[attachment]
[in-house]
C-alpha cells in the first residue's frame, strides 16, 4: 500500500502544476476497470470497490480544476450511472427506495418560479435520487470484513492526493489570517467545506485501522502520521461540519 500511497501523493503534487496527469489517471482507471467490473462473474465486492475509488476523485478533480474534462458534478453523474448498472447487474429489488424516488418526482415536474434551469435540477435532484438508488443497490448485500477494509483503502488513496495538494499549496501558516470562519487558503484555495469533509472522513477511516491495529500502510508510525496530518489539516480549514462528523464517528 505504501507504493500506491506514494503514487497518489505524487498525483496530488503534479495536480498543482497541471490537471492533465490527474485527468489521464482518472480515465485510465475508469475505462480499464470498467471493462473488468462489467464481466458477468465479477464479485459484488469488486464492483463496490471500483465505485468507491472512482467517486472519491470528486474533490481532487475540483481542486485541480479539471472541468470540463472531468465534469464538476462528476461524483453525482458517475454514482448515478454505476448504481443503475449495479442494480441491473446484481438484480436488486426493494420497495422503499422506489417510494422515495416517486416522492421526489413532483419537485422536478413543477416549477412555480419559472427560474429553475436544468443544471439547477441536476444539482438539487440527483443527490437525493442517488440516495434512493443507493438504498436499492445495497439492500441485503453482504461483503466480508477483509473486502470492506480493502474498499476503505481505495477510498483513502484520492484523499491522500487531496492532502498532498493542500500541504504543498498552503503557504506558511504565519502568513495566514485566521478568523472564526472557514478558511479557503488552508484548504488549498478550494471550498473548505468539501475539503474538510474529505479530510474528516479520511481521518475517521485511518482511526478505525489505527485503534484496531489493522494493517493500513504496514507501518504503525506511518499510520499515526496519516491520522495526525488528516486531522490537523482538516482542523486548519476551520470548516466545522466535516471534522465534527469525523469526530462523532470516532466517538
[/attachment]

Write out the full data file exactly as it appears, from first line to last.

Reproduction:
[in-house]
C-alpha cells in the first residue's frame, strides 16, 4: 500500500502544476476497470470497490480544476450511472427506495418560479435520487470484513492526493489570517467545506485501522502520521461540519 500511497501523493503534487496527469489517471482507471467490473462473474465486492475509488476523485478533480474534462458534478453523474448498472447487474429489488424516488418526482415536474434551469435540477435532484438508488443497490448485500477494509483503502488513496495538494499549496501558516470562519487558503484555495469533509472522513477511516491495529500502510508510525496530518489539516480549514462528523464517528 505504501507504493500506491506514494503514487497518489505524487498525483496530488503534479495536480498543482497541471490537471492533465490527474485527468489521464482518472480515465485510465475508469475505462480499464470498467471493462473488468462489467464481466458477468465479477464479485459484488469488486464492483463496490471500483465505485468507491472512482467517486472519491470528486474533490481532487475540483481542486485541480479539471472541468470540463472531468465534469464538476462528476461524483453525482458517475454514482448515478454505476448504481443503475449495479442494480441491473446484481438484480436488486426493494420497495422503499422506489417510494422515495416517486416522492421526489413532483419537485422536478413543477416549477412555480419559472427560474429553475436544468443544471439547477441536476444539482438539487440527483443527490437525493442517488440516495434512493443507493438504498436499492445495497439492500441485503453482504461483503466480508477483509473486502470492506480493502474498499476503505481505495477510498483513502484520492484523499491522500487531496492532502498532498493542500500541504504543498498552503503557504506558511504565519502568513495566514485566521478568523472564526472557514478558511479557503488552508484548504488549498478550494471550498473548505468539501475539503474538510474529505479530510474528516479520511481521518475517521485511518482511526478505525489505527485503534484496531489493522494493517493500513504496514507501518504503525506511518499510520499515526496519516491520522495526525488528516486531522490537523482538516482542523486548519476551520470548516466545522466535516471534522465534527469525523469526530462523532470516532466517538